Increased life expectancy of persons living with HIV infection receiving antiretroviral therapy heightens the importance of preventing and treating chronic comorbidities such as cardiovascular disease. While guidelines have increasingly advocated more aggressive use of statins for low-density lipoprotein (LDL) cholesterol reduction, it is unclear whether people with HIV, especially women, are receiving statins when indicated, and whether their HIV disease is a factor in access. We assessed the cumulative incidence of statin use after an indication in the Women's Interagency HIV Study (WIHS), from 2000 to 2014. Additionally, we used weighted proportional hazards regression to estimate the effect of HIV serostatus on the time to initiation of a statin after an indication. Cumulative incidence of statin use 5 years after an indication was low: 38% in HIV-seropositive women and 30% in HIV-seronegative women. Compared to HIV-seronegative women, the weighted hazard ratio for initiation of a statin for HIV-seropositive women over 5 years was 0.94 [95% confidence interval (CI) 0.62, 1.43]. Applying the American College of Cardiology and the American Heart Association (ACC/AHA) guidelines increased the proportion of HIV-seropositive women with a statin indication from 16% to 45%. Clinicians treating HIV-seropositive women should consider more aggressive management of the dyslipidemia often found in this population.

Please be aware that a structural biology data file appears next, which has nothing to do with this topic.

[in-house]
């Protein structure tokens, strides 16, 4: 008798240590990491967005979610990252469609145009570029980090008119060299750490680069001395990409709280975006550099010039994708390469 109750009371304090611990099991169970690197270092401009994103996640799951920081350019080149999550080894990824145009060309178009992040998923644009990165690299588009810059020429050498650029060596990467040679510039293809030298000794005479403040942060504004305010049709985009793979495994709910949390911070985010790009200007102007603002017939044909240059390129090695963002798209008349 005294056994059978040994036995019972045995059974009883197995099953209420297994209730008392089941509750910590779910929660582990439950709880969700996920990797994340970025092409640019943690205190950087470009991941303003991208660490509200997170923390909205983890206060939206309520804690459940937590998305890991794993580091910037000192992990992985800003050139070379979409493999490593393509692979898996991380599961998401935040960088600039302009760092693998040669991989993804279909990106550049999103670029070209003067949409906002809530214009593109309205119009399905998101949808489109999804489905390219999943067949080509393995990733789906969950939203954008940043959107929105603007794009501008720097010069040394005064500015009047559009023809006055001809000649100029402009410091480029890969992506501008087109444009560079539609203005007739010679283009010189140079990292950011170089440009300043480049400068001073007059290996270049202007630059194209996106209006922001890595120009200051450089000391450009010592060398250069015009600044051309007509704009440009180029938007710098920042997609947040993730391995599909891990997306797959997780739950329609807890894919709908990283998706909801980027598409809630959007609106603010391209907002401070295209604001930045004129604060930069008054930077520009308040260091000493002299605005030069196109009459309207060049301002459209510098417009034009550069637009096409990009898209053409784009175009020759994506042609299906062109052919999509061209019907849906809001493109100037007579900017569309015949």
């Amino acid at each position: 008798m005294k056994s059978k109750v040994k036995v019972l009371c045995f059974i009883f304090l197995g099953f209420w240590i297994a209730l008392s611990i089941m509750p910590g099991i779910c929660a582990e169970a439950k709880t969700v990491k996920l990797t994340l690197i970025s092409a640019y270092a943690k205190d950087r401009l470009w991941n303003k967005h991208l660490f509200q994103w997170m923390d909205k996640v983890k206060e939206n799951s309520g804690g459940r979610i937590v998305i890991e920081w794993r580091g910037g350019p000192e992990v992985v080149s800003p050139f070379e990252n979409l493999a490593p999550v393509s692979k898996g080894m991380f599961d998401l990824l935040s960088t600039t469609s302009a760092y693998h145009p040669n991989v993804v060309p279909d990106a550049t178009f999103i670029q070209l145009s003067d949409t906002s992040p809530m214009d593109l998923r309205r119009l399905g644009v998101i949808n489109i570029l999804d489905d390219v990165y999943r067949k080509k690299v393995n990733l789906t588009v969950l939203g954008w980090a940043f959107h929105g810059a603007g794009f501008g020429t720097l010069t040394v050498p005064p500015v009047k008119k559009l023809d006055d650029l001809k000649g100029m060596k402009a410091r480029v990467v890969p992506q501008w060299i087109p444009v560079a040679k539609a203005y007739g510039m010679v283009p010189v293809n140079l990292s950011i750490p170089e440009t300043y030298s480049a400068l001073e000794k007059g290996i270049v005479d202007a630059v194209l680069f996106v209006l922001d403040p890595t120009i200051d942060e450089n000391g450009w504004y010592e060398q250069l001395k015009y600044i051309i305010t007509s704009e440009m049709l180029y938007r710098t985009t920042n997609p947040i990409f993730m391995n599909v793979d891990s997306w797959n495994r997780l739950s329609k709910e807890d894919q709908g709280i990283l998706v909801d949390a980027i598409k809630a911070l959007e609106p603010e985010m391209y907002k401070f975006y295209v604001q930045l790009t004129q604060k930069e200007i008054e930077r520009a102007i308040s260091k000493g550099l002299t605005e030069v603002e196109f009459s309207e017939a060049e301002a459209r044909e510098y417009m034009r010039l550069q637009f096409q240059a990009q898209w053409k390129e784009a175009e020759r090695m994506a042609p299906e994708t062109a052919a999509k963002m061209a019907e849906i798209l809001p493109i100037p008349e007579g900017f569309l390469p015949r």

Keywords: cardiovascular disease; human immunodeficiency virus; hydroxymethylglutaryl-CoA reductase inhibitors; lipids; statins; women's health.